--- In firstname.lastname@example.org, "David Corbett" <davidcorbettauthor@...> wrote:
> The only other writer Willeford ever reminded me of was Harry Crews, and the relationship wasn't stylistic or thematic, but rather based on the simple fact they were so damn iconoclastic. I know Scott Phillips is a huge fan, and Willeford's widow, after reading THE ICE HARVEST, said something to the effect that it felt like he'd been "channeling Chuck," a compliment Scott cherished.
There's also something that I have noticed in Willeford, that even in his most outrageous tales, there is a strong feeling of sincerity from the storyteller. In other words, regardless of the type of story, there is authenticity. I acknowledge that this is hard to pinpoint and it may be a personal impression, but it is a strong impression. I get the same feeling while reading Franz Kafka, I feel that the guy is telling it to me straight.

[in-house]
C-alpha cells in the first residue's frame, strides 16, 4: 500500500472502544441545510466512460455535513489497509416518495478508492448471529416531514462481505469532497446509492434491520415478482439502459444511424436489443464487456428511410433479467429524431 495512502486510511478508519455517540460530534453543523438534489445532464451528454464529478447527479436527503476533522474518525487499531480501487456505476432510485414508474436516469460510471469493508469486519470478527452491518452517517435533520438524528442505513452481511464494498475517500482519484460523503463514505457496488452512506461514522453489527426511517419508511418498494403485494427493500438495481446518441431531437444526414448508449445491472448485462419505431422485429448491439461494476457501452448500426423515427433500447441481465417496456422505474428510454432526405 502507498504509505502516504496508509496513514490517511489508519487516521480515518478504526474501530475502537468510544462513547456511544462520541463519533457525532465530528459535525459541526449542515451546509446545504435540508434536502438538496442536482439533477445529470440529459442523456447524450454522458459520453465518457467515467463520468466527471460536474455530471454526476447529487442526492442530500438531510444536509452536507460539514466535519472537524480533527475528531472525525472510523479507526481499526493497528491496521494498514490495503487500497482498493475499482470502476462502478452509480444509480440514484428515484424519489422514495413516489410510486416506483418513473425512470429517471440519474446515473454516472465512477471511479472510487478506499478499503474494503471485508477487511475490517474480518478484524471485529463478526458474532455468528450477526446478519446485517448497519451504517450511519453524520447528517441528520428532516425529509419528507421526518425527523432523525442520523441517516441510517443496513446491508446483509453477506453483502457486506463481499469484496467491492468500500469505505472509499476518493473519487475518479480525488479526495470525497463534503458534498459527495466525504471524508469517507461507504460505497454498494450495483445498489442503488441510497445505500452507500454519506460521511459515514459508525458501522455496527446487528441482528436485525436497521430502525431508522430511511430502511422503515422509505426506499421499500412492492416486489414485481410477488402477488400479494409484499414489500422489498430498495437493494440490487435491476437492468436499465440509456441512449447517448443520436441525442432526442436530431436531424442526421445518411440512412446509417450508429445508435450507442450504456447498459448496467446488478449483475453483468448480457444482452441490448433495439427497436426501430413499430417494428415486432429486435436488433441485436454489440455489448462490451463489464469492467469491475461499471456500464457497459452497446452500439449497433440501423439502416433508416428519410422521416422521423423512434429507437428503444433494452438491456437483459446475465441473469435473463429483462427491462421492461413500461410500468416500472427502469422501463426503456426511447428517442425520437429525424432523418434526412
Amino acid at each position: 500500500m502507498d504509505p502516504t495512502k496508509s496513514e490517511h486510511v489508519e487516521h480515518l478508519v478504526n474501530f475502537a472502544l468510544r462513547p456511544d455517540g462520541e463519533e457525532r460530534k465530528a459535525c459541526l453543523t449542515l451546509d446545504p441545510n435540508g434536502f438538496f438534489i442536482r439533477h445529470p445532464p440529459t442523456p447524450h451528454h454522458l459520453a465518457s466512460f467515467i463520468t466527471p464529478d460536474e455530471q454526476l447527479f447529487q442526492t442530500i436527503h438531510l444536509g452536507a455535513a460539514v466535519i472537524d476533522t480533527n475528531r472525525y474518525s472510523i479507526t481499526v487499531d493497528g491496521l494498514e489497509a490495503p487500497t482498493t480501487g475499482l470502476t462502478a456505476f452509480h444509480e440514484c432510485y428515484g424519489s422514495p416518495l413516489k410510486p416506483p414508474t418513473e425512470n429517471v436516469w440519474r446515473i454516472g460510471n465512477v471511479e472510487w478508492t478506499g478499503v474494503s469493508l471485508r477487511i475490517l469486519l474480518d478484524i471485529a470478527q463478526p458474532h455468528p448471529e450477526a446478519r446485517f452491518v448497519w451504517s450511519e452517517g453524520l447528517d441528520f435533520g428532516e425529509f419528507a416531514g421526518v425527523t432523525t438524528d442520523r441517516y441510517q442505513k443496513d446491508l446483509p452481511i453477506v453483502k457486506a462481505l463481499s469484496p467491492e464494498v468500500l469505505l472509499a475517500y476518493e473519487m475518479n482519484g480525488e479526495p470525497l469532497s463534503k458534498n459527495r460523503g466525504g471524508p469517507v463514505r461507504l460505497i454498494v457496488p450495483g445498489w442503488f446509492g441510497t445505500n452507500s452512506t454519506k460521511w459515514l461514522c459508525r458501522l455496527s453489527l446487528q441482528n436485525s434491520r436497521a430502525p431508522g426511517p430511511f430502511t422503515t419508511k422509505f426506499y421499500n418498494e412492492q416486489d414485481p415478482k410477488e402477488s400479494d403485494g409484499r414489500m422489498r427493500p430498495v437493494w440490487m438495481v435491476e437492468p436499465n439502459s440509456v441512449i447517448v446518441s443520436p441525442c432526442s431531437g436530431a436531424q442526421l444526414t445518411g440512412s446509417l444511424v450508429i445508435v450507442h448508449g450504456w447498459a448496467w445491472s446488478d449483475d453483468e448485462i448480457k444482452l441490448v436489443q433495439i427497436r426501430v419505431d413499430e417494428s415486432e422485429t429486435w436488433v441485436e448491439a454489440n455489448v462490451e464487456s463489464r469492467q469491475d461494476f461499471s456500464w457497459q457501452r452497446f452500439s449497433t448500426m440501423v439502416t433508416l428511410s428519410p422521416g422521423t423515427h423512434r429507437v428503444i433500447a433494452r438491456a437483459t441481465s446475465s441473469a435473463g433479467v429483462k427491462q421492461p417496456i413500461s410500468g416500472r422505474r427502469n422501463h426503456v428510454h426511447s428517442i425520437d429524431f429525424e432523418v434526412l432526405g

I like all his books because of his voice, but my overall favorites are probably The Burnt Orange Heresy and Cockfighter. In those cases, the story is extraordinary as well as the telling.
Somebody mentioned Harry Crews... both Willeford and Crews are two of the least known American masters. In fact, I don't think they're known at all by the public at large.
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